Here, within the first few minutes of the game, Consadole made their intentions clear as their wingers stay wide and look to cause the central three defenders problems. In this instance, the ball is played out to Songkrasin on the left-hand side and he dribbled with the ball into the box. This then dragged the right-sided centre-back across and shifts the back three to the right. Suzuki then comes in from the right-wing and is afforded enough space to open the scoring after the ball is played across to him.
Consadole’s piercing play
Alongside making the pitch as wide as possible to stretch the central three defenders on the counterattack, Petrović’s forwards also looked to play through balls where possible to split the defence open and give their forwards a clear run at goal. This is how Consa bagged their second goal of the match and ultimately the three points.
Here, Consadole again let their attacking intentions be known early on as when the opportunity arose, the side attempts to set an attacker through on goal with a through ball. During their 2-1 victory, Hokkaido Consadole Sapporo attempted a whopping 17 through balls, which dwarfs the six which were attempted by the home side.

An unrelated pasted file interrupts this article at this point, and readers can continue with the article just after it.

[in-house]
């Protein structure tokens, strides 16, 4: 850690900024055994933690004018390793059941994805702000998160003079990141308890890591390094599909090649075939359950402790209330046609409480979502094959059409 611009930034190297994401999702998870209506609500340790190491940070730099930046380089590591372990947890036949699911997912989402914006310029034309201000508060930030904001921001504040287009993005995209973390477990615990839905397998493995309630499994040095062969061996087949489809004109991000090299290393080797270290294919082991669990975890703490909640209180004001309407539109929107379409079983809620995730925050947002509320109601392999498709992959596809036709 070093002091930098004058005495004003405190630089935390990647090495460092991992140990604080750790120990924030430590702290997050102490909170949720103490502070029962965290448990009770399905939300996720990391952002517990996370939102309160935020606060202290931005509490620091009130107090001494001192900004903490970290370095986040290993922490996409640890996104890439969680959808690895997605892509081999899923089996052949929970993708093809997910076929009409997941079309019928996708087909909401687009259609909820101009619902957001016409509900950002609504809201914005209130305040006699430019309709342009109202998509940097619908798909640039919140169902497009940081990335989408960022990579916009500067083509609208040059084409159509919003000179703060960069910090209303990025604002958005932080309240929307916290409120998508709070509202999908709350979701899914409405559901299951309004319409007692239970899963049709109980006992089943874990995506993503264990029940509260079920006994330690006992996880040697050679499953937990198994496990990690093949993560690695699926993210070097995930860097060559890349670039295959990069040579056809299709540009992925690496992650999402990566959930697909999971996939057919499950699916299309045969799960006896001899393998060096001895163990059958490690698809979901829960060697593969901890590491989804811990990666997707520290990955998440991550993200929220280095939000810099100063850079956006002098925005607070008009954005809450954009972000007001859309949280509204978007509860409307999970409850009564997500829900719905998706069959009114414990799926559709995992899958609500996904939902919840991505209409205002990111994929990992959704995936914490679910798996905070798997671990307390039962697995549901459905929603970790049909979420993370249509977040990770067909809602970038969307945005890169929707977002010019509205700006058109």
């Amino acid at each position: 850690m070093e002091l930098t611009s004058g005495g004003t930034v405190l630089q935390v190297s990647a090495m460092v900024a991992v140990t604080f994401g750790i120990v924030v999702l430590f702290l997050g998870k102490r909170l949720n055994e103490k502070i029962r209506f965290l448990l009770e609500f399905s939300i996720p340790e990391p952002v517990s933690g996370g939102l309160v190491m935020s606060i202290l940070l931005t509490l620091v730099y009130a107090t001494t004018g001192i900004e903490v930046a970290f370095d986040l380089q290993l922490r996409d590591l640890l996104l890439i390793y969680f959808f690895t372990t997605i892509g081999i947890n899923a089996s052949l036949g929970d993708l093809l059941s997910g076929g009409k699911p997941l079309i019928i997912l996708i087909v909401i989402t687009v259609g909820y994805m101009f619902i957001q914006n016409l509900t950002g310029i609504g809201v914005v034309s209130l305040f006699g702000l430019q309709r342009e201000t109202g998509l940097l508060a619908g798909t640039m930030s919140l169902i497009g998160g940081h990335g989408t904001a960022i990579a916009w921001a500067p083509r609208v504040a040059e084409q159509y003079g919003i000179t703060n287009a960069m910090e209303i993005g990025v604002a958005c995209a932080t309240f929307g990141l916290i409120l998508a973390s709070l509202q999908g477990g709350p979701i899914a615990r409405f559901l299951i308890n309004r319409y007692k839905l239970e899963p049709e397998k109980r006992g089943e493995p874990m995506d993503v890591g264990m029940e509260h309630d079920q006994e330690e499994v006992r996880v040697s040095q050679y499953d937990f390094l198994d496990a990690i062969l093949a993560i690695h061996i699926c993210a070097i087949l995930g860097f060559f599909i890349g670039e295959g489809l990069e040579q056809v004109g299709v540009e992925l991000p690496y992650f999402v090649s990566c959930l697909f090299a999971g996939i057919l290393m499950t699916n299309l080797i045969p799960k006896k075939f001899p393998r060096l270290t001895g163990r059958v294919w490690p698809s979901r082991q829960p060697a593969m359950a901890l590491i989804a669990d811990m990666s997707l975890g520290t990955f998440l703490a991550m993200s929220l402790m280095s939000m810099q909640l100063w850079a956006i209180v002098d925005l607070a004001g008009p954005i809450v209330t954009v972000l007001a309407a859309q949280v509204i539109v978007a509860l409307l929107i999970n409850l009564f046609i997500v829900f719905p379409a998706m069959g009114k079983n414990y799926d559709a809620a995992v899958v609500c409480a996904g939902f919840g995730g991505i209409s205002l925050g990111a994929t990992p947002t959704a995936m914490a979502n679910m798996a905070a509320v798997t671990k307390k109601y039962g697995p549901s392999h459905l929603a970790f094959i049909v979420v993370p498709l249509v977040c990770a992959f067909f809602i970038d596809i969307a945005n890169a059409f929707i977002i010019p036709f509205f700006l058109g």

Seconds on from this annotation, the away side claimed their second of the game and with it sealed the three points after seeing the game out by switching to a 5-4-1 system. Here, with the large gap having opened up in the defence between the left-sided centre-back and the left wing-back, a through ball splits the gap and Suzuki has a clear run at goal before he fires low, past the ‘keeper to seal the win.
While it could be argued that the home side certainly had the best of the game and could have perhaps deserved more, it was their transition between their in possession structure to their out of possession one which badly let them down as the away side looked to exploit and expose the central defenders.
Had the wide defenders perhaps used more caution, the defeat may have been avoidable. It will certainly be one for Shimotaira to think about before Yokohama FC’s next outing.
This tactical analysis has dissected key tactics from Hokkaido Consadole Sapporo 2-1 victory over Yokohama FC and analysis has been used to highlight how those tactics impacted the result of the match.